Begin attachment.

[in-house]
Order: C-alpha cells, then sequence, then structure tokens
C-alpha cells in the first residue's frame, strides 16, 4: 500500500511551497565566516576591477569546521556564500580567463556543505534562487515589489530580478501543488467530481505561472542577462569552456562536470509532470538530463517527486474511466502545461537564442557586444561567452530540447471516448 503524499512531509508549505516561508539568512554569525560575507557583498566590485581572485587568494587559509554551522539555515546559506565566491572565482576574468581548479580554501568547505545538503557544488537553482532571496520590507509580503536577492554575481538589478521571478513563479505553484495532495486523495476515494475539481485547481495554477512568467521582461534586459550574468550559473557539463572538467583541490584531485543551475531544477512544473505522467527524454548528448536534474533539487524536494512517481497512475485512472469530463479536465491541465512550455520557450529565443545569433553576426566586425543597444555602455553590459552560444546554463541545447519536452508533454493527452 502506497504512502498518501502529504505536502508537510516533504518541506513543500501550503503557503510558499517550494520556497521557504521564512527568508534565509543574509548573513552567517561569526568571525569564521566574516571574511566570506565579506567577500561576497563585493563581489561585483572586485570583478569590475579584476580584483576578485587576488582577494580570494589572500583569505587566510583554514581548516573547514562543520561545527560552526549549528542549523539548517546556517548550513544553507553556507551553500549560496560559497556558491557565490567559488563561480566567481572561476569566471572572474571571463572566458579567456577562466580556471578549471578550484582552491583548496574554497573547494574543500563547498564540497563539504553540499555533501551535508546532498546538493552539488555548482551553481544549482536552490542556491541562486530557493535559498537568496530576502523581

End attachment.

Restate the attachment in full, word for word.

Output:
[in-house]
Order: C-alpha cells, then sequence, then structure tokens
C-alpha cells in the first residue's frame, strides 16, 4: 500500500511551497565566516576591477569546521556564500580567463556543505534562487515589489530580478501543488467530481505561472542577462569552456562536470509532470538530463517527486474511466502545461537564442557586444561567452530540447471516448 503524499512531509508549505516561508539568512554569525560575507557583498566590485581572485587568494587559509554551522539555515546559506565566491572565482576574468581548479580554501568547505545538503557544488537553482532571496520590507509580503536577492554575481538589478521571478513563479505553484495532495486523495476515494475539481485547481495554477512568467521582461534586459550574468550559473557539463572538467583541490584531485543551475531544477512544473505522467527524454548528448536534474533539487524536494512517481497512475485512472469530463479536465491541465512550455520557450529565443545569433553576426566586425543597444555602455553590459552560444546554463541545447519536452508533454493527452 502506497504512502498518501502529504505536502508537510516533504518541506513543500501550503503557503510558499517550494520556497521557504521564512527568508534565509543574509548573513552567517561569526568571525569564521566574516571574511566570506565579506567577500561576497563585493563581489561585483572586485570583478569590475579584476580584483576578485587576488582577494580570494589572500583569505587566510583554514581548516573547514562543520561545527560552526549549528542549523539548517546556517548550513544553507553556507551553500549560496560559497556558491557565490567559488563561480566567481572561476569566471572572474571571463572566458579567456577562466580556471578549471578550484582552491583548496574554497573547494574543500563547498564540497563539504553540499555533501551535508546532498546538493552539488555548482551553481544549482536552490542556491541562486530557493535559498537568496530576502523581